Wednesday, September 4, 2013

The Lonely Writer

This is mostly just a rambling entry about how writing got me through the worst years of my life. If you're looking for advice or great words-of-wisdom entry, please hit the page down button twice and you'll be redirected.

I started writing when I was young because I didn't have any friends. Thanks to my dad, we moved around a lot and it was difficult to maintain friendships. After a while I didn't see the point in trying to make friends at all because I was just going to move away from them in a few months anyway. By the time middle school came along I was socially inept. As a result, I was bullied mercilessly to the point where I seriously and frequently considered killing myself. Life was hard and I didn't understand why everyone else had it so much easier than me.

My teachers seemed to know that something was going on and advised me to meet with a counselor. Per her suggestion, I very resentfully started keeping a journal.  I wrote about boys who would never like me the way I liked them and girls who I wanted so badly to be. After a while, though, I realized how incredibly pathetic my existence was and started a journal as someone else.

The character I created started out perfect. Happy, popular, attractive and rich. I relished in the fictional existence for maybe three entries before growing bored. Perfection, I discovered, was boring. I started weaving in problems for my character, only little things at first to make their lives more interesting.

Life became more bearable. It was a downhill slope from there.

I carried the journal with me everywhere, writing in it during class, lunch and recess. It was my only outlet for a long time. I created more characters and with those characters came more problems and more possibilities and so, so much more than my own world could offer. I finished my first full length novel (which I now realize was excessively/embarrassingly longer than a standard novel) at 14.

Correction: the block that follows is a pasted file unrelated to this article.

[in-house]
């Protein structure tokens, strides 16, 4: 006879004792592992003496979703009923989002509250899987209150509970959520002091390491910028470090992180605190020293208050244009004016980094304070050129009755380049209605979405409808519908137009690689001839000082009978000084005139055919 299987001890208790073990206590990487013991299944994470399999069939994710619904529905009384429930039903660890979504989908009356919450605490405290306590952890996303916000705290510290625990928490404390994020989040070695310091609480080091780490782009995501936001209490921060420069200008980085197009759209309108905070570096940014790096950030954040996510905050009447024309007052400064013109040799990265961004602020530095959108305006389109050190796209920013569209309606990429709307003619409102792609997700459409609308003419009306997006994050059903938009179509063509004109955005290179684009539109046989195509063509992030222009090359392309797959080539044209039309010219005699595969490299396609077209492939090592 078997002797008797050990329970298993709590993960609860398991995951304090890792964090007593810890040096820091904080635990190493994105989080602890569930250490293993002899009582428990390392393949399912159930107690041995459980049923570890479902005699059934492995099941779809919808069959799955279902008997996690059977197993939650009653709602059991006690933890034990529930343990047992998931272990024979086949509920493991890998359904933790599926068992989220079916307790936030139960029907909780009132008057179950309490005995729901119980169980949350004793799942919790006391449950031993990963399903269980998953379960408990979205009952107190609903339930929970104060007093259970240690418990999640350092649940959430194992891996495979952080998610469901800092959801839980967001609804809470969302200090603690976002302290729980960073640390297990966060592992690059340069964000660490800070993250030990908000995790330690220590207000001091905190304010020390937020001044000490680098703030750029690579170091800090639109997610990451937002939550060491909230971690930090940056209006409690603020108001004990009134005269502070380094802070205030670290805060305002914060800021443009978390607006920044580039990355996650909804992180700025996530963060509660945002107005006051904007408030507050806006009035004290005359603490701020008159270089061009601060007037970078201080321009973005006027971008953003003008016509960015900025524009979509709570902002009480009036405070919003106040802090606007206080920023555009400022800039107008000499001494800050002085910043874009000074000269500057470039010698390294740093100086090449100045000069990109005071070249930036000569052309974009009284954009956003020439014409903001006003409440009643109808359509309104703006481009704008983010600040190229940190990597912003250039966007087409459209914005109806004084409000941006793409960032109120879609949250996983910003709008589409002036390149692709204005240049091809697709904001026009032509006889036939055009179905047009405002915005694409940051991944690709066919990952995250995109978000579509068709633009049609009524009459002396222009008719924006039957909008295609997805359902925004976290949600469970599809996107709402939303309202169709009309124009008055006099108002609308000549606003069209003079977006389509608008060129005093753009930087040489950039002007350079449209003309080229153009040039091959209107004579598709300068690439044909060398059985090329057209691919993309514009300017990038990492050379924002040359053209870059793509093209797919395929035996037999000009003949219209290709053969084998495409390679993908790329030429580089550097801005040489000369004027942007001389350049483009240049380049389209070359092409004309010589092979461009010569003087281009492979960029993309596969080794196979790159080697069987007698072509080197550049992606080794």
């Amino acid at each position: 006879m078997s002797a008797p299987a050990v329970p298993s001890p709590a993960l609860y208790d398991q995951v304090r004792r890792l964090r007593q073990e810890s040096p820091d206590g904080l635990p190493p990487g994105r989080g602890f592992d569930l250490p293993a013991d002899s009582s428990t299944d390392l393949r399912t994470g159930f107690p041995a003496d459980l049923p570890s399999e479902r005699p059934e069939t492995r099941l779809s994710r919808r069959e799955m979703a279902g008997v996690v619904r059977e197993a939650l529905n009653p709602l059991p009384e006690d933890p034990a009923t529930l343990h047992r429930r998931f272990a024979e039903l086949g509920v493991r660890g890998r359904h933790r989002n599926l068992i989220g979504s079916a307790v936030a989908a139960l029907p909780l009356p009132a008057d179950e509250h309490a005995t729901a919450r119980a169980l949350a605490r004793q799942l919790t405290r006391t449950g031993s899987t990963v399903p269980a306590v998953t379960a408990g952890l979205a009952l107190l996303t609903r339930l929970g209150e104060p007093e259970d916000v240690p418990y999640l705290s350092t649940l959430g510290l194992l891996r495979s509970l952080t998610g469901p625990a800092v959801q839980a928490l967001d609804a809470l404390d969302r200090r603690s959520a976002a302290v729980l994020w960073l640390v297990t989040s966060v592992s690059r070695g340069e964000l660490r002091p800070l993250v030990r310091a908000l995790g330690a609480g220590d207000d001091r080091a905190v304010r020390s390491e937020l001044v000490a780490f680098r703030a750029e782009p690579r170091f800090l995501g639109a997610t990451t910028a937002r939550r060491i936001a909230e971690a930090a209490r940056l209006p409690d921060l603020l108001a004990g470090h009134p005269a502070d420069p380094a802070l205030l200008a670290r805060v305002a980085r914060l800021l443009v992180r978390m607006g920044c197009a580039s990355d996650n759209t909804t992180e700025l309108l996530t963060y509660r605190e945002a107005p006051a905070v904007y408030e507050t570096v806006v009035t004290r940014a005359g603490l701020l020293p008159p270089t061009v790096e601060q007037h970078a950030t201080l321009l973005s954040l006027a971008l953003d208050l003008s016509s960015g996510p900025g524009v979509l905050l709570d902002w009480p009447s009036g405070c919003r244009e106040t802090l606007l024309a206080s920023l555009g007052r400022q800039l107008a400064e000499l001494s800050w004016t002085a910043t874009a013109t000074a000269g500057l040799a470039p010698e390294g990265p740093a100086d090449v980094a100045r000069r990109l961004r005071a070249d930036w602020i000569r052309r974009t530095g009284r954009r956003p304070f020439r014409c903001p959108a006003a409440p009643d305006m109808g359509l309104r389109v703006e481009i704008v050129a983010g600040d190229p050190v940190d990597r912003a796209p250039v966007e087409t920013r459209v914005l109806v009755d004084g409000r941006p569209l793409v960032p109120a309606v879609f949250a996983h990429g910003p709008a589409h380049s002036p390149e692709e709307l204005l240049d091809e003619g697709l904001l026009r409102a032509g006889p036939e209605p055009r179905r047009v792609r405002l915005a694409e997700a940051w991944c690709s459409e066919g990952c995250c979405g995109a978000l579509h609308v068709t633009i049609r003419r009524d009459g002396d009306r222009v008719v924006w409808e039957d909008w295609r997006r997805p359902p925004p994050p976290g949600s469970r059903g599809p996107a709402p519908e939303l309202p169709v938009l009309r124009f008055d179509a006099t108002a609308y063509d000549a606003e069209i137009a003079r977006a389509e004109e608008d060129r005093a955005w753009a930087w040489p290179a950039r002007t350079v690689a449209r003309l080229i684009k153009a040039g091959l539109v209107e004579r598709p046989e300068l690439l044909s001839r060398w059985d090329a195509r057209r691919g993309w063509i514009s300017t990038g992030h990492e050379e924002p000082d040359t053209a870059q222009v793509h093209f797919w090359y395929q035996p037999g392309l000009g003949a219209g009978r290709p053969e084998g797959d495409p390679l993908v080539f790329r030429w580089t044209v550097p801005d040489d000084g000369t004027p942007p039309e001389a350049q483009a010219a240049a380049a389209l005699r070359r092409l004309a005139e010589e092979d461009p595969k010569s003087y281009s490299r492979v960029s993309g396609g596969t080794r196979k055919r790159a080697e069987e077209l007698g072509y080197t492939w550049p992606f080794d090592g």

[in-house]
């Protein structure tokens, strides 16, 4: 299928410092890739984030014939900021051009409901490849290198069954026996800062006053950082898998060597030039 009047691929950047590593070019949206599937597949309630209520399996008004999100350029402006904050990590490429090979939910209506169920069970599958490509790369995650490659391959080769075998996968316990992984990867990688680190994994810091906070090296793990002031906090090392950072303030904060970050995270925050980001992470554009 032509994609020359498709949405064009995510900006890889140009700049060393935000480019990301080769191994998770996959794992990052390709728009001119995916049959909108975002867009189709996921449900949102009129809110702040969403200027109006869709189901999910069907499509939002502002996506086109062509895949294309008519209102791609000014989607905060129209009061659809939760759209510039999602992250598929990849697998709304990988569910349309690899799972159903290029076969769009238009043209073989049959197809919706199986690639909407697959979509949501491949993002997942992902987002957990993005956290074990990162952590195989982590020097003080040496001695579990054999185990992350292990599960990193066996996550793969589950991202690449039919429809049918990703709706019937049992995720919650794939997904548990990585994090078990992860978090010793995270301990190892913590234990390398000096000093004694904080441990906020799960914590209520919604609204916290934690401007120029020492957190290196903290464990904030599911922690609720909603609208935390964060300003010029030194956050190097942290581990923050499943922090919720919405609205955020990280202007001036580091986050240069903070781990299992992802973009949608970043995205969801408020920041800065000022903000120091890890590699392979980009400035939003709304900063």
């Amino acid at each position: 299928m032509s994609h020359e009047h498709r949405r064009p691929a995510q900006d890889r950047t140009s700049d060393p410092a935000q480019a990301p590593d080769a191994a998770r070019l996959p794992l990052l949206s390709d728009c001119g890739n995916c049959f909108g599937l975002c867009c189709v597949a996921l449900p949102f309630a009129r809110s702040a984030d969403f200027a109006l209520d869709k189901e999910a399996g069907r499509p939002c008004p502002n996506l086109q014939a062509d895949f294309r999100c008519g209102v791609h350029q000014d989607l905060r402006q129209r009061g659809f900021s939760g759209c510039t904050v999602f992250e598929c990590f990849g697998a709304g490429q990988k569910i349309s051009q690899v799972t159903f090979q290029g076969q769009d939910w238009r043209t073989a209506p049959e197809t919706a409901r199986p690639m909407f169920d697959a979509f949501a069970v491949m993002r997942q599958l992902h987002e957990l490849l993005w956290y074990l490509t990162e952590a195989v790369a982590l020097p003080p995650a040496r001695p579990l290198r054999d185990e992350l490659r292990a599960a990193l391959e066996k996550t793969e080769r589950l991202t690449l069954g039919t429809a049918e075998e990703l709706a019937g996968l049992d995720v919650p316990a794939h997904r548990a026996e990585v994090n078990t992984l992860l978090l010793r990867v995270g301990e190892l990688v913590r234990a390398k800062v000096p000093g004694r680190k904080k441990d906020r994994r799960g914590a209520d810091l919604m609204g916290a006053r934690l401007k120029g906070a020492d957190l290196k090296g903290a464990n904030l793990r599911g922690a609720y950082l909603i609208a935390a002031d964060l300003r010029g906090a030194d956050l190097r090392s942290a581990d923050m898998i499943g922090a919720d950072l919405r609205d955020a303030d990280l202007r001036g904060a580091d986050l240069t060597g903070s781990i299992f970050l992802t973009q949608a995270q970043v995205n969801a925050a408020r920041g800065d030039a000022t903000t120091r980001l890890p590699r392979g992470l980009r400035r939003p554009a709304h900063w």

All at once, the downhill slope dropped out from underneath me. The free-fall began.

I don't know when exactly the transformation started, but suddenly that creative, witty and damn confident person I became when I was writing was strutting around campus. I was still far from being the HBIC, but I finally was able to be me and not give a flying flip about what anyone else thought. I said what I wanted, did what I wanted and wore what I wanted. The best part of all? I loved who I was. The less I cared, the more friends I made.

Sure, you could blame puberty for the changes that happened during that time, but I know it was all thanks to writing. It worked me out of my shell. It was a safe haven where nobody could judge me. It was what I could always rely on no matter where my family moved or what sort of hell I went through there. Without it I wouldn't have made it through what so many call "the best years of our lives"--the years which almost killed me.

There you go. Rambling complete.

Moral of the story #1: Don't pick on that girl just because she's different. One day she's going to be a fierce, fine, femme fatale rocking the world off it's axis and hell bent on revenge.

Moral of the story #2: If you are that girl, hang in there. It gets better and the revenge you get on them down the line will be oh so sweet.

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